- Textile auxiliaries, dyes and pigments.
- Stages in the production process, e.g. spinning, weaving,
knitting, pre-treatment, dyeing, printing, finishing, etc.
- Environmental management.
- Waste water treatment.
- Storage, packaging and transport.
- Quality assurance systems.
- End products.
- Residues in accessories.
- Social compliance.
Texanlab is one of few institutes in Asia that has the
expertise to perform analysis in compliance with GOTS. Testing
for GOTS conformance includes AOX, Formaldehyde, Chlorinated
Phenols, Biodegradability, Toxicity tests, APEOs, heavy metal
content and banned amines.
For more information on GOTS testing by Texanlab, please
This European Eco-label encourages businesses to market
products and services that are kinder to the environment. The
European Eco-label is symbolized by the Flower.
The European eco-label, which is the only sign of
environmental quality both certified by an independent
organization and valid throughout Europe, presents a unique
opportunity to satisfy the customer’s expectation.
EU flower is applicable to all textile products including
textile clothing and accessories fibers, yarns and fabrics and
interior textiles except wall and floor coverings. EU Flower has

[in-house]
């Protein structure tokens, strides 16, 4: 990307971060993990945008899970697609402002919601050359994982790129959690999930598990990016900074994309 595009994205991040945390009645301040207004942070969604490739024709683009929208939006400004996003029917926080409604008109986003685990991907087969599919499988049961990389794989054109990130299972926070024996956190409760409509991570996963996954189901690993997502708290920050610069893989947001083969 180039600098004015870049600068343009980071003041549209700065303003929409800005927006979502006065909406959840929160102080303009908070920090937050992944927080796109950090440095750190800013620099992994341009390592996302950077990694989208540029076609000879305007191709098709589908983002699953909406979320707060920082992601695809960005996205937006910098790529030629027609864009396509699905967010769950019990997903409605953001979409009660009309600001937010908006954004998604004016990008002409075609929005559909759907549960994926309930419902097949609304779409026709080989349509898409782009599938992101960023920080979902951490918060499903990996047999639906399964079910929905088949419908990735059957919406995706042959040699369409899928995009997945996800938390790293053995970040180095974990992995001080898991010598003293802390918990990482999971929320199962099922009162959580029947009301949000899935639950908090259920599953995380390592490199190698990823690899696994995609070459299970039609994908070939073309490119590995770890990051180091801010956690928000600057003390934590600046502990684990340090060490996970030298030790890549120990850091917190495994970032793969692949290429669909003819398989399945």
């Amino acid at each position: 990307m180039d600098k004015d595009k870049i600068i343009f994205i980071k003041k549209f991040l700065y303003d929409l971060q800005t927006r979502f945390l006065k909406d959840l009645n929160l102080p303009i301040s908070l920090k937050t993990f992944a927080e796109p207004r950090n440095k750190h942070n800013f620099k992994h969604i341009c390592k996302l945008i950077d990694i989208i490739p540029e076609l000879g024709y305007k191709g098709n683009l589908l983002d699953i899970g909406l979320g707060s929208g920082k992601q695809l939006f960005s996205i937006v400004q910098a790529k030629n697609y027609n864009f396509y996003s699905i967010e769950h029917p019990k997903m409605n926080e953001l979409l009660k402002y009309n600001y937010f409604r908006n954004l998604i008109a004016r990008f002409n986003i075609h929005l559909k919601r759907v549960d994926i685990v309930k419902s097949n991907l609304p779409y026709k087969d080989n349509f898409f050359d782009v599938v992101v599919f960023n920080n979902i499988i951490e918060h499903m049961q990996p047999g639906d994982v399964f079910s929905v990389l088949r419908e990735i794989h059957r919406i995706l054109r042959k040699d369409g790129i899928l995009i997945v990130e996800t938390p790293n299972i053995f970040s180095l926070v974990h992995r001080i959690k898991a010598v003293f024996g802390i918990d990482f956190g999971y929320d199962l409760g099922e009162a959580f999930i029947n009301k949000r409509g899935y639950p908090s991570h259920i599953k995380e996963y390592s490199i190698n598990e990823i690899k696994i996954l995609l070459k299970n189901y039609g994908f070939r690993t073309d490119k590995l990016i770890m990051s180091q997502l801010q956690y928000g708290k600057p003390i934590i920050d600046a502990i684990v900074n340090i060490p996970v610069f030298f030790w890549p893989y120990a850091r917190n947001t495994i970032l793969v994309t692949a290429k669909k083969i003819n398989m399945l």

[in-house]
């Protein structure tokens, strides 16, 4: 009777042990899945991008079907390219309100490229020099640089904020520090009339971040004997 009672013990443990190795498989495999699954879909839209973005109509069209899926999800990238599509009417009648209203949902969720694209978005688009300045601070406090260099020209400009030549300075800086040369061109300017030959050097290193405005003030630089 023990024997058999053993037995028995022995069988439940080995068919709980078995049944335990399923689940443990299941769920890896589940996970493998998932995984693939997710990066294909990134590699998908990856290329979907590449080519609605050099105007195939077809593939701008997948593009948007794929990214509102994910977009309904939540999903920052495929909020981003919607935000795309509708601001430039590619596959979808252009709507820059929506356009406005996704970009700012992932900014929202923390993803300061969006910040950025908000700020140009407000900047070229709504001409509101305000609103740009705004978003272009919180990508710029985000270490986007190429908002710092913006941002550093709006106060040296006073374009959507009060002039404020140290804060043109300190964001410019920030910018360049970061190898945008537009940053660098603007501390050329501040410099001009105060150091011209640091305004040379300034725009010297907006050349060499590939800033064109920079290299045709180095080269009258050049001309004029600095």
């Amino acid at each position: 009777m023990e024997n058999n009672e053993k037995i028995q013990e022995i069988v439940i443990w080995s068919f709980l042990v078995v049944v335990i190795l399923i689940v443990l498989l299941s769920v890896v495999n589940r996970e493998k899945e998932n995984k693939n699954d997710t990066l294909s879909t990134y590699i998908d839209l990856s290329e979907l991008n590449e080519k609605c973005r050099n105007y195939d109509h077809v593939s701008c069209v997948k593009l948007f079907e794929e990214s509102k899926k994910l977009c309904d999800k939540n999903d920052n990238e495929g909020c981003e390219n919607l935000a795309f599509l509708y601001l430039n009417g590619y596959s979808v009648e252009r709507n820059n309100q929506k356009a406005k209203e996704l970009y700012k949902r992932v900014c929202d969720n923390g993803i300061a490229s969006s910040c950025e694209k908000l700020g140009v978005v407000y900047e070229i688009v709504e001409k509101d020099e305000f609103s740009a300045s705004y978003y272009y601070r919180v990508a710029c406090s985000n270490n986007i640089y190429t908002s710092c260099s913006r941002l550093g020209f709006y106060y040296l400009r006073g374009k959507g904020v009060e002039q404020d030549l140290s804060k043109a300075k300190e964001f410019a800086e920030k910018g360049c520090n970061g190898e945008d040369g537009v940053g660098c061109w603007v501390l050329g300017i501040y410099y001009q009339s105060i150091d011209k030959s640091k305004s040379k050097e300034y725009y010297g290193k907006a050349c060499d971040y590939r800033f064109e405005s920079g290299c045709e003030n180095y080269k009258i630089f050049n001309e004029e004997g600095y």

detailed criteria for all the textile products to be tested at
various stages of the textile manufacturing. Texanlab is one of
those few laboratories which have been accredited to conduct the
testing of textile and related materials as per EU flower
More information on EU flower can be gained from http://europa.eu.int/ecolabel,
Global Trade is a reality. And so is the era of restricted
chemicals. The days of using new chemicals without a full idea
about the possible harmful effects on use are now over. The
issue of sustainability and relevance of environment protection
will be taken up ever more strongly and the textile industry
cannot wish it away.
The implications of such restrictions have to be understood
by all, across the supply chain. Products will need to be
manufactured in compliance with the requirements.
Whilst a fragmented supply chain is often felt as a
hindrance, it nevertheless needs to be aware of the requirements
and individual steps to be taken so as to ensure a clean final
Requirements are not static. They change. In the areas of
restricted chemicals, changes are expected to be rapid and at
times disturbing. But these challenges will have to be faced and
overcome by the industry if sustainability is our ultimate goal.
For more information on the eco testing for sustainable
textiles, please visit